ANN ARBOR, Mich. — An alarming new study reveals people with bipolar disorder are significantly more likely to die prematurely. Researchers from the University of Michigan are showcasing a stark reality faced by individuals with this serious mental illness, which is characterized by extreme mood swings ranging from manic highs to depressive lows.
For the study, researchers analyzed data from two different groups. They found that people with bipolar disorder were four to six times more likely to die early than those without the disorder. This contrasted sharply with smokers, who were found to be only twice as likely to die prematurely, regardless of their bipolar status.
Utilizing data from 1,128 individuals, including 847 with bipolar disorder, the study began in 2006 and revealed that nearly all of the 56 deaths recorded were among those with the condition. The analysis, adjusted for statistical factors, showed that a diagnosis of bipolar disorder increased the likelihood of dying within a 10-year period sixfold compared to those without the disorder.
The team then corroborated these findings with another data set from over 18,000 patients at Michigan Medicine, the University of Michigan’s academic medical center. This larger pool included over 10,700 people with bipolar disorder and more than 7,800 without any psychiatric disorder. Here, they discovered that individuals with bipolar disorder were four times as likely to die during the study period than those without the disorder. Notably, high blood pressure was the only factor associated with a higher chance of dying during this period.
“Bipolar disorder has long been seen as a risk factor for mortality, but always through a lens of other common causes of death,” says study lead author Dr. Anastasia Yocum, data manager of the research program at the Heinz C. Prechter Bipolar Research Program, in a university release. “We wanted to look at it by itself in comparison with conditions and lifestyle behaviors that are also linked to higher rates of premature death.”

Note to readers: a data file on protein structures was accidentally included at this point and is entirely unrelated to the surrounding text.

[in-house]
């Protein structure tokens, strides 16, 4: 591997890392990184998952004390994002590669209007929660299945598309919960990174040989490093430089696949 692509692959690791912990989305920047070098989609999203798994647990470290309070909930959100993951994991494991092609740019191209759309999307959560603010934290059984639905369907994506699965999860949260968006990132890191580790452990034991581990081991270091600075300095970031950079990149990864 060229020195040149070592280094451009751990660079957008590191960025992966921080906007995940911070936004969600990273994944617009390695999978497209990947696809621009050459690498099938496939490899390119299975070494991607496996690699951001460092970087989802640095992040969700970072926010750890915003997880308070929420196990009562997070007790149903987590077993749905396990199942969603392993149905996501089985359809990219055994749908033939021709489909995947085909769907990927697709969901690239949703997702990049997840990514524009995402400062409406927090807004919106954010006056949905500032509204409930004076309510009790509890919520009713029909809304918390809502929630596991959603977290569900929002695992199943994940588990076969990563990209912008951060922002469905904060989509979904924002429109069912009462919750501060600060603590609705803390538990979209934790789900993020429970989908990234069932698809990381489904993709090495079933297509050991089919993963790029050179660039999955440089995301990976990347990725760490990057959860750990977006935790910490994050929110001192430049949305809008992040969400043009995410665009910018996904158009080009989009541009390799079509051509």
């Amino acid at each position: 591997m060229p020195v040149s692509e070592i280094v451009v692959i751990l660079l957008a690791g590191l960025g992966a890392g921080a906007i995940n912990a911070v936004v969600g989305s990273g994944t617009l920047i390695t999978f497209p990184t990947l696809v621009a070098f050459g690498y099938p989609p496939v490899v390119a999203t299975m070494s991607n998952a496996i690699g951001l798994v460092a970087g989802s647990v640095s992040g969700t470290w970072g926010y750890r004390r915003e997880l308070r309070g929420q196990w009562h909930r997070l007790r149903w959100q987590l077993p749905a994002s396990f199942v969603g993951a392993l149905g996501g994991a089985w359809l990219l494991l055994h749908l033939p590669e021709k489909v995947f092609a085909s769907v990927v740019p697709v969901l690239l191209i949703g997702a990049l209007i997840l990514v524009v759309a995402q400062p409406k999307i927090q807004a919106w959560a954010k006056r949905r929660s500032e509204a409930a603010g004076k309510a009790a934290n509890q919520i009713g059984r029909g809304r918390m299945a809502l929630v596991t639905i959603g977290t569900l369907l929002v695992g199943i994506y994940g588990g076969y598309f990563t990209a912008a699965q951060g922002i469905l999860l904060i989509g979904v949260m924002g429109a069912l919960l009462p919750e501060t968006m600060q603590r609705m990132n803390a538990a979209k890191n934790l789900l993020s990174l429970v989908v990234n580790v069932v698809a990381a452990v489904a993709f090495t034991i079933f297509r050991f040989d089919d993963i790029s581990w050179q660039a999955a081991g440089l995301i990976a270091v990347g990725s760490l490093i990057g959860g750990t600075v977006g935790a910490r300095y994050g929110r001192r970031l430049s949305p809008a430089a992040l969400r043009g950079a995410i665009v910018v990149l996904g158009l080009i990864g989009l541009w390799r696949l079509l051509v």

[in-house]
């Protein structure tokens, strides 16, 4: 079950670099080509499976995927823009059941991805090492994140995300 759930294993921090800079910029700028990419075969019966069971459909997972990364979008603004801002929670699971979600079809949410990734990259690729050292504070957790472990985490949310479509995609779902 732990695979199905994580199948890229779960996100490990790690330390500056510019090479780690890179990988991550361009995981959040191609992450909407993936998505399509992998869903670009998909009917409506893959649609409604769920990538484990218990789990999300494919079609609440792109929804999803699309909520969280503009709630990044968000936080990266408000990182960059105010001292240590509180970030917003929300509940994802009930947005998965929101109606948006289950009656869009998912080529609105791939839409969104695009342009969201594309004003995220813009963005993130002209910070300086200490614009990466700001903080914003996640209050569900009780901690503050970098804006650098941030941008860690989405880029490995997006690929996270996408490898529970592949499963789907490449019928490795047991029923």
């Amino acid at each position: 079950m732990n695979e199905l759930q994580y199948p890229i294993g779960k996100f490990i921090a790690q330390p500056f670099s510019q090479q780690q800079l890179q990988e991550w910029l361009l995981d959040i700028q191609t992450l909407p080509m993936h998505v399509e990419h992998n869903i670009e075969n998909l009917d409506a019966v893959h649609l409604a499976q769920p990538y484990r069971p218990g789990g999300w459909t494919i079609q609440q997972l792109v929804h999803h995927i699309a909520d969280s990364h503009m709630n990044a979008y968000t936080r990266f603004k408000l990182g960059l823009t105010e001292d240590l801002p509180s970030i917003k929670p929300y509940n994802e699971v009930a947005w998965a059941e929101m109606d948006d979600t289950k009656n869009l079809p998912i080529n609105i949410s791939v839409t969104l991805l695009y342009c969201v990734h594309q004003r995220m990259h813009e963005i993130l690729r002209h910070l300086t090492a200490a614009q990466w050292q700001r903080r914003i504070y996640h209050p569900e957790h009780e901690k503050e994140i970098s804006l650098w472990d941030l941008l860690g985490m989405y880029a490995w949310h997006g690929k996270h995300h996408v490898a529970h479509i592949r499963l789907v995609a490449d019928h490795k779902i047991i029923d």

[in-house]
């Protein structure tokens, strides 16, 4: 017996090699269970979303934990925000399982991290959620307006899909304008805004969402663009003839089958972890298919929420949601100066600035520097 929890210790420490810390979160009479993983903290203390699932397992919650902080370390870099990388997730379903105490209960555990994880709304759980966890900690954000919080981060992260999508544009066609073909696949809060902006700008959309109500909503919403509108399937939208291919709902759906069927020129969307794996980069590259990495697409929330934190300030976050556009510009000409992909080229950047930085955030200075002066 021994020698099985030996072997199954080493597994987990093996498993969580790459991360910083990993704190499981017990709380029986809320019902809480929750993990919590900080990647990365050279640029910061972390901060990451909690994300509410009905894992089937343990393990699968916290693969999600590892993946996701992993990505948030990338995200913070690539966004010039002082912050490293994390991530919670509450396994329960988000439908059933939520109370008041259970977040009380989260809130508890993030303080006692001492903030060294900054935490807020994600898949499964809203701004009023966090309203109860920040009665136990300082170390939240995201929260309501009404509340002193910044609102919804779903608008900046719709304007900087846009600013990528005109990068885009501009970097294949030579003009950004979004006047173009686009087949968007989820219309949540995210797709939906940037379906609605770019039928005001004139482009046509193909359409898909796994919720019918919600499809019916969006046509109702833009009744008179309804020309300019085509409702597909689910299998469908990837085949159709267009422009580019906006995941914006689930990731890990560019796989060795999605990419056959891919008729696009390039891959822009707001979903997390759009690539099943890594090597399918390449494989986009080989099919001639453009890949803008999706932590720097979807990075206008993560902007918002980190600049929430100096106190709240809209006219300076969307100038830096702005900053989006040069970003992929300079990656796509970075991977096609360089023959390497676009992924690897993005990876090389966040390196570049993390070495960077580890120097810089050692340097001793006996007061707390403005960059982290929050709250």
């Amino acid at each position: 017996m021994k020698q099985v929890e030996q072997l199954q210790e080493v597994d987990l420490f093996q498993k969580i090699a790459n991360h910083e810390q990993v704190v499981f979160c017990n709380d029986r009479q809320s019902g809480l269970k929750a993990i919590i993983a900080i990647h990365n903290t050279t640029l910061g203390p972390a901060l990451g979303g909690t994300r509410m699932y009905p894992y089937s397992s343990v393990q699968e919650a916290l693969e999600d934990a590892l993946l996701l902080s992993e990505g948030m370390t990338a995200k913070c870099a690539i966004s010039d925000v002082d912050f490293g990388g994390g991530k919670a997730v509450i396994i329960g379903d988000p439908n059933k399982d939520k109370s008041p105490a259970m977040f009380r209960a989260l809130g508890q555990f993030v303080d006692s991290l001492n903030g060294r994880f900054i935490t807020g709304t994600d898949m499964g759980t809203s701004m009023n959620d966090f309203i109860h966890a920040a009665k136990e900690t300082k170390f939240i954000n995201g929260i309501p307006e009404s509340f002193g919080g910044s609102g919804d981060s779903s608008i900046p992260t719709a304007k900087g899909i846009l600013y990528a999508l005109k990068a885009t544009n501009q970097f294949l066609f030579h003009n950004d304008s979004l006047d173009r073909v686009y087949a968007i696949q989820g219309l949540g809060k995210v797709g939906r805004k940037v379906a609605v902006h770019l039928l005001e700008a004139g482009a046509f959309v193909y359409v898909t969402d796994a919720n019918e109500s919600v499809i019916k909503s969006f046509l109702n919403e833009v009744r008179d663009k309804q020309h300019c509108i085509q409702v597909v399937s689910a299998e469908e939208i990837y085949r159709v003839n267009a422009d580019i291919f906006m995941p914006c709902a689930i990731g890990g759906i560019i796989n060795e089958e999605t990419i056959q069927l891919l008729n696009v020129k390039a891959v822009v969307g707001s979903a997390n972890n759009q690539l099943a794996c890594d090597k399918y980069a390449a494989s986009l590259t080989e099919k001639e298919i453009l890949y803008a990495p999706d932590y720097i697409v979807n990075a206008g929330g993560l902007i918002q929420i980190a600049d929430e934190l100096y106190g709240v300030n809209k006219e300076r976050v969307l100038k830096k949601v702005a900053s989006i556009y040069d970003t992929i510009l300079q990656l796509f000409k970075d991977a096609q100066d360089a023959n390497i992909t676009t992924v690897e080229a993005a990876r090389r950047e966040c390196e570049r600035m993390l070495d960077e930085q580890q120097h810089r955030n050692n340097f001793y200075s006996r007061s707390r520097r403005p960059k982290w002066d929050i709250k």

The study’s findings highlight the urgent need for more action in the medical and public health communities to address the factors contributing to this heightened risk of death among people with bipolar disorder.
“To our major surprise, in both samples we found that having bipolar disorder is far more of a risk for premature death than smoking,” says study co-author Dr. Melvin McInnis, a professor of psychiatry at the University of Michigan Medical School. “Over the years there have been all kinds of programs that have been implemented for smoking prevention and cardiovascular disease awareness, but never a campaign on that scale for mental health.”
Other differences observed in the study included a higher likelihood of people with bipolar disorder to have ever smoked and a greater prevalence of females in this group. Additionally, the Prechter cohort with bipolar disorder was more likely to suffer from conditions like asthma, diabetes, high blood pressure, migraines, fibromyalgia, and thyroid issues.
“We need to know more about why people with bipolar have more illnesses and health behaviors that compromise their lives and lifespan and do more as a society to help them live more healthily and have consistent access to care,” concludes Dr. McInnis.
The study is published in the journal Psychiatry Research.